Meetup and the turn stall

Tonight, I went to a “girlfriends” Meetup, where I met three other working women in their  20s-30s who live in the tri-state area. We met in the West Village for a food and wine pairing. The food was average, two glasses of wine were awful while the other two were tolerable, but luckily, the 2-for-1 happy hour gave me two glasses of Sancerre, which were really the only two good glasses of wine I’d had during the evening. The company was okay, but I didn’t feel like I clicked with anyone enough to actually want to see them again or ask them to hang out one on one.

So given how much I had to drink, for the second Thursday in a row, I stumbled home pretty tipsy and ended up in bed crying again. It’s as though every time I have a lot to drink now, I end up thinking about Ed and how hopeless he felt, and how I wasn’t capable of doing anything to help him enough. It feels like a bottomless hole in which I keep falling and the falling sensation doesn’t stop. Maybe drinking a lot isn’t the best thing for me now.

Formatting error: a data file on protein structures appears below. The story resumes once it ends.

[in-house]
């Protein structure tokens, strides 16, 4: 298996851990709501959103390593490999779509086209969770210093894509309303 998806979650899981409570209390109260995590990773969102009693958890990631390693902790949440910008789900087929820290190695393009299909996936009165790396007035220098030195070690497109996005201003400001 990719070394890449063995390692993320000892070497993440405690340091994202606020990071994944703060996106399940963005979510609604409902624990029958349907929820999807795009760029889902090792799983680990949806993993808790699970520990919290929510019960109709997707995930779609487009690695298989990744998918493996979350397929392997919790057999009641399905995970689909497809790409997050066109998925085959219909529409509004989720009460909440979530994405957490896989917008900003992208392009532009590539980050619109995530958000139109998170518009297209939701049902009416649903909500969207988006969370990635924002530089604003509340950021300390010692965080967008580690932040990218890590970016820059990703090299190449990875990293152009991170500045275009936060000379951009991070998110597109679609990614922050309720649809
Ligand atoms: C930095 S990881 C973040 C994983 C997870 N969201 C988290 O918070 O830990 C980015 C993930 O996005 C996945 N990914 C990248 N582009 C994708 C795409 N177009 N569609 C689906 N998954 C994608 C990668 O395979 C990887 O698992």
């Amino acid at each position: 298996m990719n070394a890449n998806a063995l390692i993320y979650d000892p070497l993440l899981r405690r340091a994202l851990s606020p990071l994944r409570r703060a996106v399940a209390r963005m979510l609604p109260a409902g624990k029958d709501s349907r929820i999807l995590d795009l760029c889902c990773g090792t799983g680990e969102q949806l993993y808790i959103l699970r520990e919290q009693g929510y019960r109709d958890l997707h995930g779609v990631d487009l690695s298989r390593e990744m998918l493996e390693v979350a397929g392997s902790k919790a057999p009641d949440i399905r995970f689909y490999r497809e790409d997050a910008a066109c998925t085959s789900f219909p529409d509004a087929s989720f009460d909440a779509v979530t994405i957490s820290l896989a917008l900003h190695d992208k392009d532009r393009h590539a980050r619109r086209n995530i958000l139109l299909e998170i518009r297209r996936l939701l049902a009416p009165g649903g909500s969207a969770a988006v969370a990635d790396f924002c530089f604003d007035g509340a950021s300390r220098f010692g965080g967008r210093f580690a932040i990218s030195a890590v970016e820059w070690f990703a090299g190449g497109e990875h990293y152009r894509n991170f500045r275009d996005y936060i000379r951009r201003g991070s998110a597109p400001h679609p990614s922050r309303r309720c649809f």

Then I remembered an incident that happened on the train earlier tonight. While swiping my Metrocard to get into the subway turn stall, a big fat black woman exiting the subway tries to push me out even though she could obviously see I had just swiped. Not being one to back down (especially in light of my brother’s passing), I pushed my way through the turnstile so that she was forced to back up and stumbled back a bit. As I left the turnstile, she pushed me from behind. I turned back and we exchanged multiple expletives (mostly woman hating ones because that’s what women do – we hate each other), and I walked away. Needless to say, who would have thought that a little petite (but muscular, mind you) Asian woman like me would win against a fat black woman like her? It was a glowing moment for me, needless to say. I guess all that time I’ve been spending at the gym has paid off.

But afterwards, as I waited for the train, I remained angry – not because that woman was so inconsiderate, and not because she was so overweight, but because people who are as small-minded and selfish as she is can continue to walk this earth, and innocent, selfless people like my brother cannot. Life is unfair.

I’ve probably repeated that out loud and to myself a few thousand times since Ed left us. Life is unfair. 

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